9 July 2019 — New Eastern Outlook
If you were to search for a poster boy for the failed supercapitalism of the west, Atlantic Council Senior Fellow Anders Åslund fits the bill like no one else. Anytime the liberal world order needs to take a poke at Russia’s Putin, they call up the Swedish economist like a really weasely Captain America. But, just who is this economic superhero who tells everybody about Putin’s billions?
A Salon story by Frank Vogl I read June 30th tells readers that both the Russian and the American president are hiding boatloads of money. But the only “evidence” the author offers is Åslund’s book “Russia’s Crony Capitalism.” That’s it. A Georgetown professor and a former World Bank senior official has no need for proof, he just waves his Anders Åslund flag in the air and yells “corruption” against the enemies of liberalism. But, this only makes sense. Vogl created the PR firm Vogl Communications and one of the top 10 think tanks in the world, Transparency International. I must point out here, that Transparency International (TI) accepted $3 million from the German engineering multinational Siemens, the same company that paid $1.6 billion in fined for bribing government officials in numerous countries. But, let’s move on to Anders Åslund and the courageous captains of ultra-liberal capitalism.
From 1991 to 1994, Anders Åslund worked with Jeffrey Sachs and David Lipton as a senior advisor to the government of former Russian President Boris Yeltsin. Some readers will ask the logical question here, “What was Åslund’s job working with the men trying to sell off the legacy of the Russian people?” The answer is fairly simple. The Swedish economist’s advisory position with Yeltsin was to help install a liberal system of “yes men” and disastrous policies that would enable the western bankers to carve up Russia. Åslund worked with Yeltsin and Prime Minister Yegor Gaidar, who installed catastrophic “shock therapy” economic reforms that ruined the lives of millions of Russians. It was these crushing reforms that ushered in the privatization pirates who Vladimir Putin ended up banishing for their greed and foul play in the latter 1990s and early 2000s. These do good economists from the west nearly strangled the life out of Russia, and now they try to paint Putin as the bad guy.
Anders Åslund’s work with privatization chief Anatoly Chubais and others in the 1990s, his association with the globalist bankers who’ve funded and supported all the wars on Russia’s frontiers, it’s further evidenced by his uncanny ability to betray. Take Ukraine’s Petro Poroshenko, for instance. Back at the time of the chocolate billionaire’s installation as president, the Swedish economic genius seemed like the architect of what came to be known as “deoligarchization” of Ukraine under Poroshenko. Then, when the west favored a new Ukraine leader, Åslund was one of the first to throw Poroshenko under the bus.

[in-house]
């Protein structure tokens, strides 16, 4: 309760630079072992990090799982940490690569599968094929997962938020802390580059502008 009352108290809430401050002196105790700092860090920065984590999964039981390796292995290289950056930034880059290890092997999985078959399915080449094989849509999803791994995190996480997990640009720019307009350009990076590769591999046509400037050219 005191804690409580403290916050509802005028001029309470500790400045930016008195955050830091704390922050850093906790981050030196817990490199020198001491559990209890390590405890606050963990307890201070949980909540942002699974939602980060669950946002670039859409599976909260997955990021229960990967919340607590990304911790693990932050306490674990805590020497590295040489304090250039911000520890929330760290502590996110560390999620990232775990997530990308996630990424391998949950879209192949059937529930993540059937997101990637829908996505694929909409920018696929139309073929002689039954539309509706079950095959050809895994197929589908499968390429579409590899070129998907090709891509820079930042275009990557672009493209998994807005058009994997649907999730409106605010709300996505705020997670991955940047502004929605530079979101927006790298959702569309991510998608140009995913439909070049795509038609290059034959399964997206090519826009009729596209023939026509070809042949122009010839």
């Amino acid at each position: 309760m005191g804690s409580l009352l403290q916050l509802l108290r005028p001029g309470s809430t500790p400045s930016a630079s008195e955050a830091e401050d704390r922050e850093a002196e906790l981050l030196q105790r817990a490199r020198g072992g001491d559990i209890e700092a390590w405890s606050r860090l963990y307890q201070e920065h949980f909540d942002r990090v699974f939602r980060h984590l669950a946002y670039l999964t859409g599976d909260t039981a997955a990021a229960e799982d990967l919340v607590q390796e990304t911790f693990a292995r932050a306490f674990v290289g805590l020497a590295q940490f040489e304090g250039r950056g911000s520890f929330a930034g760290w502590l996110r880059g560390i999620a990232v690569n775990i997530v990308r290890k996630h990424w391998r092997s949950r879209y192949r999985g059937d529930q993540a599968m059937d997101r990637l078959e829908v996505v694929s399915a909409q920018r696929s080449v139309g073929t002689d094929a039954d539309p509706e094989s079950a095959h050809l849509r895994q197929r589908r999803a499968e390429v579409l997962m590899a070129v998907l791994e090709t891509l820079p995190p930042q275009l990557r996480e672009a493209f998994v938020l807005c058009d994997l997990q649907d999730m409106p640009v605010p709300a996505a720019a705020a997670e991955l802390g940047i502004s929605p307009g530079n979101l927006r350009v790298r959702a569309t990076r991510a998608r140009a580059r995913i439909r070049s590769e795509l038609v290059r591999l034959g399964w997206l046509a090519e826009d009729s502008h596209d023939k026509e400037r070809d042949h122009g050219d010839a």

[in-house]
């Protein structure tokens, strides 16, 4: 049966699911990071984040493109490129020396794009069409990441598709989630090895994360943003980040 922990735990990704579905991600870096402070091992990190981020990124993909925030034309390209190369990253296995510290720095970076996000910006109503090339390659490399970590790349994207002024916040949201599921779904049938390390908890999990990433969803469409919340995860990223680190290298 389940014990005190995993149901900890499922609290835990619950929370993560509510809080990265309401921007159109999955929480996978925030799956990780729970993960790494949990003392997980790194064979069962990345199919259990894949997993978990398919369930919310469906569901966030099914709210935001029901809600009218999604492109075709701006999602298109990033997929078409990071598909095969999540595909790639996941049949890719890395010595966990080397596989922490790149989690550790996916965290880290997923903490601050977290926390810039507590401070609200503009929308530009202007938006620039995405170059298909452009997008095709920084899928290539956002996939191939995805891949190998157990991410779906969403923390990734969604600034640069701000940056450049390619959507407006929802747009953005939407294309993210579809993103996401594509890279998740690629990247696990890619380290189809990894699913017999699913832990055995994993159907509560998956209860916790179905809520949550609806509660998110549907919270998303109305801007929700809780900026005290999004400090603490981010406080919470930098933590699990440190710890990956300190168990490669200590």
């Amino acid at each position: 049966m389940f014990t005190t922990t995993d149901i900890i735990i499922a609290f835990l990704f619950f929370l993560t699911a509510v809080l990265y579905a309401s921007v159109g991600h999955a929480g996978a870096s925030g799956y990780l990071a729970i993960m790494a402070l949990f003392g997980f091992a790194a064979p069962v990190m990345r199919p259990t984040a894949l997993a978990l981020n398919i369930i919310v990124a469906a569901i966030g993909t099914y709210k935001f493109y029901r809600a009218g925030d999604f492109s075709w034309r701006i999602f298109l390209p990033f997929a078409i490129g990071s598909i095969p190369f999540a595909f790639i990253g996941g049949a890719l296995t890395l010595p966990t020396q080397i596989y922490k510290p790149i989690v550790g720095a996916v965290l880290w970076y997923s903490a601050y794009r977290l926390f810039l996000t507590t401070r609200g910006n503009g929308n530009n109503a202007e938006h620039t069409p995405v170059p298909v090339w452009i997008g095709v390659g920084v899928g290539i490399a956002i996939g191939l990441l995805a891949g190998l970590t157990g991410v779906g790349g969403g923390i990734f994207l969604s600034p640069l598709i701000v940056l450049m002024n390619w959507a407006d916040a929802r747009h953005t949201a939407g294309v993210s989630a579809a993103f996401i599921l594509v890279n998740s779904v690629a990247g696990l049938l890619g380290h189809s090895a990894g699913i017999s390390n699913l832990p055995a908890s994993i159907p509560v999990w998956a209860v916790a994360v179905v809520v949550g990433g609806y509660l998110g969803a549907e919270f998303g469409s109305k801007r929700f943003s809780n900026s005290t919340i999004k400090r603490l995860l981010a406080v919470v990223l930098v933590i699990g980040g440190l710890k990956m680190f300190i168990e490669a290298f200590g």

It was Åslund who claimed that then Prime Minister Vladimir Putin and Russia#s president at the time of the Georgia conflict, Dmitri Medvedev would “become a millstone around the necks of key Russian oligarchs. This, of course, turned out to be only wishful thinking by another liberal world order puppet. However, it does go to show intent, and how the other side of geopolitics functions.
What’s clear about Åslund and western operators like him is their propensity for trying to cast dispersion onto Putin in order to divert attention away from the real problem. The economics of the globalists is simply not working, and Åslund leads a pack of scandalous economists proclaiming British Petroleum and others “good” and Gazprom or any Russian company “bad” for business. It’s a classic case of the “pot calling the kettle black.” But experts like are serving a far more important role in the liberalization and expansion of the super-capitalist hegemony. His job is to make sure the Rothschilds and other investor elites take their hedge from the CIS countries if they cannot get all of Russia just yet.